It’s Groundhog Day: Massachusetts Legislature Again Proposes Comprehensive Noncompete Law

The Massachusetts legislature is once again seeking to enact comprehensive noncompetition legislation to rein in the use, and some may argue the abuse, of restrictive covenants in employment agreements. Currently, noncompete agreements are examined by courts on a case-by-case basis under well-developed Massachusetts case law. This approach, however, has sometimes led to inconsistencies in the courts and unpredictable results. 

Current Legislative Action

On April 17, 2018, the Massachusetts Joint Committee on Labor and Workforce Development introduced House Bill 4419—An Act Relative to the Judicial Enforcement of Noncompetition Agreements. House Bill 4419 builds on house and senate bills introduced in prior years. Since 2009, multiple bills have been introduced in both the Massachusetts House of Representatives and Senate. A comprehensive bill gained significant traction in 2016 when both the house and senate passed noncompete legislation only to have it perish with the end of the legislative session.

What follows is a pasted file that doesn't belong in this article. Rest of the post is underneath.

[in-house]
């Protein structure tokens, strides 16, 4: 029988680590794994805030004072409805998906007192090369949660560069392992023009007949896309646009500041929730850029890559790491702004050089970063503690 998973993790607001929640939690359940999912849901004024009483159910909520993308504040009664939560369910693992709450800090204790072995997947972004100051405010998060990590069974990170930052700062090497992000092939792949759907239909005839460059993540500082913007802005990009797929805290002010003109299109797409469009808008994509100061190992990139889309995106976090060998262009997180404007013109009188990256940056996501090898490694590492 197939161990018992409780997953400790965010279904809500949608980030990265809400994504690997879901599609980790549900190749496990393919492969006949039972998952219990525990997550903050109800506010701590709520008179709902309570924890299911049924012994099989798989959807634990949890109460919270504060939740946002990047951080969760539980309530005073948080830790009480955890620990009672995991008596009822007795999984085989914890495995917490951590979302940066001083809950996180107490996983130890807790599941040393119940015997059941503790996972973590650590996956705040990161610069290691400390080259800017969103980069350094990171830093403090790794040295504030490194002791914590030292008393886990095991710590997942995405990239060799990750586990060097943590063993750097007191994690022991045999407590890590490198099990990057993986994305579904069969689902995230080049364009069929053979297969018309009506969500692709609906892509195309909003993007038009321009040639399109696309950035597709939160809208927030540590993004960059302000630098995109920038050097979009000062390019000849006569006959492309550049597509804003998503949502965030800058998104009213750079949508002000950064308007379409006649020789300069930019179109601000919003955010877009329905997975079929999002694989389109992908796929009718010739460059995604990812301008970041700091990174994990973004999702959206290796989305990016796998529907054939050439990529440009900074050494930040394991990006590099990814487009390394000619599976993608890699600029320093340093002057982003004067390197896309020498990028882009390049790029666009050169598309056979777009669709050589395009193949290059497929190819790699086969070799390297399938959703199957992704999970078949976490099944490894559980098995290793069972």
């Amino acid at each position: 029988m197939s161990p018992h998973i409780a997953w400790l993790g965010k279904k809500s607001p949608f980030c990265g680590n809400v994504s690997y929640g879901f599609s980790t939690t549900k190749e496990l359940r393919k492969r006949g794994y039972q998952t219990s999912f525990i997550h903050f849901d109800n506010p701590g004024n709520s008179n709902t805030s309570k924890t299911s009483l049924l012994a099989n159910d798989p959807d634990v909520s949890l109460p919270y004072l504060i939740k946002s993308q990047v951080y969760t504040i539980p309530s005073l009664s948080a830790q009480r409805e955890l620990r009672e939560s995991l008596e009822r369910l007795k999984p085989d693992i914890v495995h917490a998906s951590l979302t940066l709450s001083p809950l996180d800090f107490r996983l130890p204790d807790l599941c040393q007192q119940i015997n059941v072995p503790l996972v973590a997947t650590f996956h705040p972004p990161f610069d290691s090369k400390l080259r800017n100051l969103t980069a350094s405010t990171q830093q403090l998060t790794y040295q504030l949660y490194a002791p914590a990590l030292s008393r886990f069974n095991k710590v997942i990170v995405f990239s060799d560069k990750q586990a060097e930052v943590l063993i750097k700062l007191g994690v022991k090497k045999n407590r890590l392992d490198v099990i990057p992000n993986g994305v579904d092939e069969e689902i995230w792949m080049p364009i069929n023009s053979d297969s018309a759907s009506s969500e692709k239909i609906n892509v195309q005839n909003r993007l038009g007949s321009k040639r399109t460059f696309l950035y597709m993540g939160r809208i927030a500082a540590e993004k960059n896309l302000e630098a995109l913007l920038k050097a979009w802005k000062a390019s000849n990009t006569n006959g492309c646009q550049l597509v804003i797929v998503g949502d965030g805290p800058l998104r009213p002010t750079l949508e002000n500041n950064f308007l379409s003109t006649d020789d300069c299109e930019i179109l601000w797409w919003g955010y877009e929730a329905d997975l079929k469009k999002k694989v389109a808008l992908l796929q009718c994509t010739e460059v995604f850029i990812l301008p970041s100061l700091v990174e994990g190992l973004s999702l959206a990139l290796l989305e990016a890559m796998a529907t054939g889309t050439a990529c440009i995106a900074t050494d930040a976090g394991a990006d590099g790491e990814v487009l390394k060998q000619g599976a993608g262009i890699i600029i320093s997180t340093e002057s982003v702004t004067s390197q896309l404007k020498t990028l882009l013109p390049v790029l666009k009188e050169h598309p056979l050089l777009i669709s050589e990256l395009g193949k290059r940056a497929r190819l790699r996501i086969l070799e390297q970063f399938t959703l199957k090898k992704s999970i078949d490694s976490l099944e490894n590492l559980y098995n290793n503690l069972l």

House Bill 4419 shares many elements with the prior bills, and some of the key points of the newest bill include the following:

Next Steps and Key Takeaways

House Bill 4419 is now before the Massachusetts House Committee on Steering, Policy and Scheduling. There are presently no scheduled committee hearings, and there is no predictable timetable for when (or if) the bill will escape the committee for a full vote by the house. If enacted, the bill would take effect on October 1, 2018. Stay tuned for further developments, as we will know by July 31, 2018, if this year’s bill—in any form—will become law.

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National Law Review, Volumess VIII, Number 120